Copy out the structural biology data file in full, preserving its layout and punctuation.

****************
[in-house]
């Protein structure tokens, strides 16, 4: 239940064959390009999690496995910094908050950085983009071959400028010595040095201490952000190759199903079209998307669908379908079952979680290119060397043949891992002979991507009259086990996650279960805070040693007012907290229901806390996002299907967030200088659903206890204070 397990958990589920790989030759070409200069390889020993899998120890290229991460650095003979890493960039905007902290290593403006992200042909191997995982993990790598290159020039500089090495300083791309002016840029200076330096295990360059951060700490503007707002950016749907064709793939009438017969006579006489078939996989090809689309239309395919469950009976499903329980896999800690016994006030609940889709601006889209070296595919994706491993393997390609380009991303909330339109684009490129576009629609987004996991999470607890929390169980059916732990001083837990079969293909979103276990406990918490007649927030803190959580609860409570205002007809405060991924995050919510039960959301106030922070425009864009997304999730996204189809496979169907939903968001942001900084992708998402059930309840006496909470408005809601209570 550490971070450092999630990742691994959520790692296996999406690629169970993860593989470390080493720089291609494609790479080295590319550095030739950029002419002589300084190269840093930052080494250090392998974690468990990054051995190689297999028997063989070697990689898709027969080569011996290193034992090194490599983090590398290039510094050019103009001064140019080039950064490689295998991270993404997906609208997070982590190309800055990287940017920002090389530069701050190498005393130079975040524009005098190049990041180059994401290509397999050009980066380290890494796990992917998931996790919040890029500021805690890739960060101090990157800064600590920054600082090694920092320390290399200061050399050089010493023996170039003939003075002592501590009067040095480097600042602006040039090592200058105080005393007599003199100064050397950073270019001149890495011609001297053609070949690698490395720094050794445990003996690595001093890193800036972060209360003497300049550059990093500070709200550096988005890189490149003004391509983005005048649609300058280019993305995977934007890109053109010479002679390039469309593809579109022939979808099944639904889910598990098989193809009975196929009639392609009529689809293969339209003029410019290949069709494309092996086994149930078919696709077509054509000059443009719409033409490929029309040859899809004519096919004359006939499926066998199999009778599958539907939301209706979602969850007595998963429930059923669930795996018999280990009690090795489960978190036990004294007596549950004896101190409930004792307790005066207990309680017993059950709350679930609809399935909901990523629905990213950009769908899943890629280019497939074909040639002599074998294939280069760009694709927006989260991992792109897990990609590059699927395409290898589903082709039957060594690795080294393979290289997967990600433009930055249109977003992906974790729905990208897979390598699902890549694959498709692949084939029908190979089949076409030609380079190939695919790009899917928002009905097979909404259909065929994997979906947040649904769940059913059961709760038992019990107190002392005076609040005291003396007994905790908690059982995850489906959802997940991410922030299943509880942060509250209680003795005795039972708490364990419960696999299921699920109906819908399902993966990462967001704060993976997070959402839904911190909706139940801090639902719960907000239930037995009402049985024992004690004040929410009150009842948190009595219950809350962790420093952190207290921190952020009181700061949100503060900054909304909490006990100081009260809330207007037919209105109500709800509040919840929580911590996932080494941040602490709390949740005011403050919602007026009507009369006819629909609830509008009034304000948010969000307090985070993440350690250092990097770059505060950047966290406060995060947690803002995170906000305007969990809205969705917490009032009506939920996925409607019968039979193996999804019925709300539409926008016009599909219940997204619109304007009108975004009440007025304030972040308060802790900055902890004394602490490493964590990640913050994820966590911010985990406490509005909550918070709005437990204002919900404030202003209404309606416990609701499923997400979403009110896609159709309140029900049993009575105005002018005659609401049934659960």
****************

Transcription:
[in-house]
């Protein structure tokens, strides 16, 4: 239940064959390009999690496995910094908050950085983009071959400028010595040095201490952000190759199903079209998307669908379908079952979680290119060397043949891992002979991507009259086990996650279960805070040693007012907290229901806390996002299907967030200088659903206890204070 397990958990589920790989030759070409200069390889020993899998120890290229991460650095003979890493960039905007902290290593403006992200042909191997995982993990790598290159020039500089090495300083791309002016840029200076330096295990360059951060700490503007707002950016749907064709793939009438017969006579006489078939996989090809689309239309395919469950009976499903329980896999800690016994006030609940889709601006889209070296595919994706491993393997390609380009991303909330339109684009490129576009629609987004996991999470607890929390169980059916732990001083837990079969293909979103276990406990918490007649927030803190959580609860409570205002007809405060991924995050919510039960959301106030922070425009864009997304999730996204189809496979169907939903968001942001900084992708998402059930309840006496909470408005809601209570 550490971070450092999630990742691994959520790692296996999406690629169970993860593989470390080493720089291609494609790479080295590319550095030739950029002419002589300084190269840093930052080494250090392998974690468990990054051995190689297999028997063989070697990689898709027969080569011996290193034992090194490599983090590398290039510094050019103009001064140019080039950064490689295998991270993404997906609208997070982590190309800055990287940017920002090389530069701050190498005393130079975040524009005098190049990041180059994401290509397999050009980066380290890494796990992917998931996790919040890029500021805690890739960060101090990157800064600590920054600082090694920092320390290399200061050399050089010493023996170039003939003075002592501590009067040095480097600042602006040039090592200058105080005393007599003199100064050397950073270019001149890495011609001297053609070949690698490395720094050794445990003996690595001093890193800036972060209360003497300049550059990093500070709200550096988005890189490149003004391509983005005048649609300058280019993305995977934007890109053109010479002679390039469309593809579109022939979808099944639904889910598990098989193809009975196929009639392609009529689809293969339209003029410019290949069709494309092996086994149930078919696709077509054509000059443009719409033409490929029309040859899809004519096919004359006939499926066998199999009778599958539907939301209706979602969850007595998963429930059923669930795996018999280990009690090795489960978190036990004294007596549950004896101190409930004792307790005066207990309680017993059950709350679930609809399935909901990523629905990213950009769908899943890629280019497939074909040639002599074998294939280069760009694709927006989260991992792109897990990609590059699927395409290898589903082709039957060594690795080294393979290289997967990600433009930055249109977003992906974790729905990208897979390598699902890549694959498709692949084939029908190979089949076409030609380079190939695919790009899917928002009905097979909404259909065929994997979906947040649904769940059913059961709760038992019990107190002392005076609040005291003396007994905790908690059982995850489906959802997940991410922030299943509880942060509250209680003795005795039972708490364990419960696999299921699920109906819908399902993966990462967001704060993976997070959402839904911190909706139940801090639902719960907000239930037995009402049985024992004690004040929410009150009842948190009595219950809350962790420093952190207290921190952020009181700061949100503060900054909304909490006990100081009260809330207007037919209105109500709800509040919840929580911590996932080494941040602490709390949740005011403050919602007026009507009369006819629909609830509008009034304000948010969000307090985070993440350690250092990097770059505060950047966290406060995060947690803002995170906000305007969990809205969705917490009032009506939920996925409607019968039979193996999804019925709300539409926008016009599909219940997204619109304007009108975004009440007025304030972040308060802790900055902890004394602490490493964590990640913050994820966590911010985990406490509005909550918070709005437990204002919900404030202003209404309606416990609701499923997400979403009110896609159709309140029900049993009575105005002018005659609401049934659960």